I had been visiting student exhibitions and galleries because
I wanted to find out how young artists feel about their new
experiences as well as their thoughts on the careers they have
Scanlon is a dynamic young artist who is already launching what
promises to be a very successful art career. She’s only
23 -- in her last year at Concordia University in Montreal --
and not wasting any time making her mark on the ‘scene.’
When I first came across her work (2004), she was exhibiting
very large, passionate portraits. Her most recent work features
photographs, and although they are not as technically accomplished
as her painting, they demonstrate a willingness of the artist
to explore different aspects of art making.
very graciously agreed to answer some questions about being
new to the art scene. I first asked her to tell me more about
SCANLON: In the series of photographs entitled Absolution,
I explore our urban landscape. Cities of concrete and glass
are built on the ideals of modernism: purity of light, form
and space. Constructions of glass and concrete, while built
to deliver feelings of purity and transcendence to the city’s
inhabitants, often leave the individual feeling remote and isolated.
photographs explore the melding of sky and concrete and the
beauty found in it. I also make use of light as a metaphor for
transcendence and enlightenment. Filtering in through windows
and flooding open spaces, it can be seen as means to escape
but also of illumination. I explore constructions of form onto
form and negations of space into space: windows, corridors and
openings are reoccurring in my work as they map an endless sense
of time and space. Of whiteness, nothingness. In my cropping
and specific choice of subject matter I try to negate the complexions
of our milieu, to recreate an endlessness that cities often
pays homage to modernism with photographs based on formalism
and its quiet austere beauty, silenced moments of contemplation.
SCHRUFER: Have you always wanted to be an artist ? Did your
need to make art manifest early?
SCANLON: There were a few early indications, but when it came
down to it, I just knew.
SCHRUFER: You are a representational artist, did you ever feel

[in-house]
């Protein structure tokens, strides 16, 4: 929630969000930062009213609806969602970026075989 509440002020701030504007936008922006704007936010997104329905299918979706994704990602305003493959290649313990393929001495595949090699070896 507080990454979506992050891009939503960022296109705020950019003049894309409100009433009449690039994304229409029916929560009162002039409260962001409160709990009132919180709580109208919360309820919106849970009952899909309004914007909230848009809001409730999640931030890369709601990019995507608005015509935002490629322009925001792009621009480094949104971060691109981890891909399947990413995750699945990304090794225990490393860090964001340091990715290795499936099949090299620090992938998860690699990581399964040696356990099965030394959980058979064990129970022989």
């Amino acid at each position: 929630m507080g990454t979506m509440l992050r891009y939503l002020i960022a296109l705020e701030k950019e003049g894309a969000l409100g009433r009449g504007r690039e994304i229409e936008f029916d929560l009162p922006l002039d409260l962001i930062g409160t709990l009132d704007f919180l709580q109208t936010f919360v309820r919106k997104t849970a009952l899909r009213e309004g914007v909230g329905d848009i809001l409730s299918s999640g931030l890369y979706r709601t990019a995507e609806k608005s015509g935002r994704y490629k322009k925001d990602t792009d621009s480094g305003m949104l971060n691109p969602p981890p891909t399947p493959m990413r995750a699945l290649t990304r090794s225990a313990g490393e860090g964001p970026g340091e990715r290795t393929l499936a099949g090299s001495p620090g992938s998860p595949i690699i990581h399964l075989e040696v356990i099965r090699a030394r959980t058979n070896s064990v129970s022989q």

pressured towards abstraction?
SCANLON: No, I never felt inclined toward abstraction and no
one questioned my choices. I think my teachers could see that
I had a clear direction and gave me the freedom to find my own
expression. I am grateful for that because I know that art schools
weren’t always like that, especially in the 60s and 70s.
LYDIA SCHRUFER: You are represented by the
Hollinger Collins Gallery whose website
features your photography. How does someone as young as yourself
manage to get such good gallery representation, and are your
peers as fortunate?
SCANLON: I think it is important to be part of an artistic community.
I participate in any and all events that come my way: fund raisers,
auctions, school exhibitions, I’ve even curated. I would
advise all aspiring artists to apply for everything that comes
their way and to take advantage of all opportunities. Among
my peers, I notice that those who went out there every day and
got involved are the ones exhibiting. But for sure, I am incredibly
lucky and have been in the right place at the right time.
SCHRUFER: Do you, in the future, see yourself as primarily a
painter or would you prefer to continue as a multi disciplinary
artist exploring different mediums?
SCANLON: I don’t know. I am doing photography now because
it’s conducive to my lifestyle and present mindset, but
I know I will always paint. I would also like to try video.
SCHRUFER: Have you been disappointed with any aspect of the
SCANLON: As mentioned earlier, I have been very fortunate so
SCHRUFER: Do you mostly work in the school studios or are you
set up somewhere else?
SCANLON: I have a studio for painting and I use the school darkrooms
for my photographic work.
SCHRUFER: Are you confident you’ll be able to make a living
as an artist or will you augment your income in other way?
SCANLON: Right now I’m working full time, going to school
and juggling my art career. I like to work, I like to be an
active participant in life and in my community. I don’t
want to be an artist shut away in a studio. I think if you are
going to make art about the world, you have to participate in
it and then step back. It is a juggling act but art is always
in your mind, you are always taking mental notes and then hurrying
home or to the studio to paint it, photograph it or film it
. . . whatever is called for.
no doubt that Rosemary Scanlon will indeed do whatever is called
for to succeed at her art career. If you would like to know
more about the artist, visit the Hollinger Collins web site